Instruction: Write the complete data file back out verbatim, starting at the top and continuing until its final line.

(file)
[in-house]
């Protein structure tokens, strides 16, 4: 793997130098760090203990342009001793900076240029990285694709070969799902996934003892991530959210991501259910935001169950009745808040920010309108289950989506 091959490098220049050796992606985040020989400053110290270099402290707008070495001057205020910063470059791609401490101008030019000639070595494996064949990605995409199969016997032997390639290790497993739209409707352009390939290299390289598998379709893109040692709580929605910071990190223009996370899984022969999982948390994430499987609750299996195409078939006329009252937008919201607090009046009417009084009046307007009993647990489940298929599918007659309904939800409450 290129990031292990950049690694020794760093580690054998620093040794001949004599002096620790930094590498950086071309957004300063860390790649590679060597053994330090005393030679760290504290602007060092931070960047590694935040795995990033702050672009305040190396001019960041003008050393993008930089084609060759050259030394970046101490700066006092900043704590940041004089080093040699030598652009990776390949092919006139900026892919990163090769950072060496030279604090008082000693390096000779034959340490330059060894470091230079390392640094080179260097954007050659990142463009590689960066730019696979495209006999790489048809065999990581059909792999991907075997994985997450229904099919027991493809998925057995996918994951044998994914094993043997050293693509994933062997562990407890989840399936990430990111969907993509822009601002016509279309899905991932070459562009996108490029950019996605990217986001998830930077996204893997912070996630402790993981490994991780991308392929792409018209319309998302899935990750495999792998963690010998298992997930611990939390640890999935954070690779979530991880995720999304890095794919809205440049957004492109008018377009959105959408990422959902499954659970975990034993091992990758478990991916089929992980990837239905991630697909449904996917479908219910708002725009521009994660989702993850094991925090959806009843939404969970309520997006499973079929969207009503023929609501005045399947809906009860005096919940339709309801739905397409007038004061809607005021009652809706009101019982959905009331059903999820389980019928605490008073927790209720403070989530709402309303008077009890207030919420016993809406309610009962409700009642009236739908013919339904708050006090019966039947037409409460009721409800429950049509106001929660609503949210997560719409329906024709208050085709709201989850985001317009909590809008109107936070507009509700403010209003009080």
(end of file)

[in-house]
């Protein structure tokens, strides 16, 4: 793997130098760090203990342009001793900076240029990285694709070969799902996934003892991530959210991501259910935001169950009745808040920010309108289950989506 091959490098220049050796992606985040020989400053110290270099402290707008070495001057205020910063470059791609401490101008030019000639070595494996064949990605995409199969016997032997390639290790497993739209409707352009390939290299390289598998379709893109040692709580929605910071990190223009996370899984022969999982948390994430499987609750299996195409078939006329009252937008919201607090009046009417009084009046307007009993647990489940298929599918007659309904939800409450 290129990031292990950049690694020794760093580690054998620093040794001949004599002096620790930094590498950086071309957004300063860390790649590679060597053994330090005393030679760290504290602007060092931070960047590694935040795995990033702050672009305040190396001019960041003008050393993008930089084609060759050259030394970046101490700066006092900043704590940041004089080093040699030598652009990776390949092919006139900026892919990163090769950072060496030279604090008082000693390096000779034959340490330059060894470091230079390392640094080179260097954007050659990142463009590689960066730019696979495209006999790489048809065999990581059909792999991907075997994985997450229904099919027991493809998925057995996918994951044998994914094993043997050293693509994933062997562990407890989840399936990430990111969907993509822009601002016509279309899905991932070459562009996108490029950019996605990217986001998830930077996204893997912070996630402790993981490994991780991308392929792409018209319309998302899935990750495999792998963690010998298992997930611990939390640890999935954070690779979530991880995720999304890095794919809205440049957004492109008018377009959105959408990422959902499954659970975990034993091992990758478990991916089929992980990837239905991630697909449904996917479908219910708002725009521009994660989702993850094991925090959806009843939404969970309520997006499973079929969207009503023929609501005045399947809906009860005096919940339709309801739905397409007038004061809607005021009652809706009101019982959905009331059903999820389980019928605490008073927790209720403070989530709402309303008077009890207030919420016993809406309610009962409700009642009236739908013919339904708050006090019966039947037409409460009721409800429950049509106001929660609503949210997560719409329906024709208050085709709201989850985001317009909590809008109107936070507009509700403010209003009080």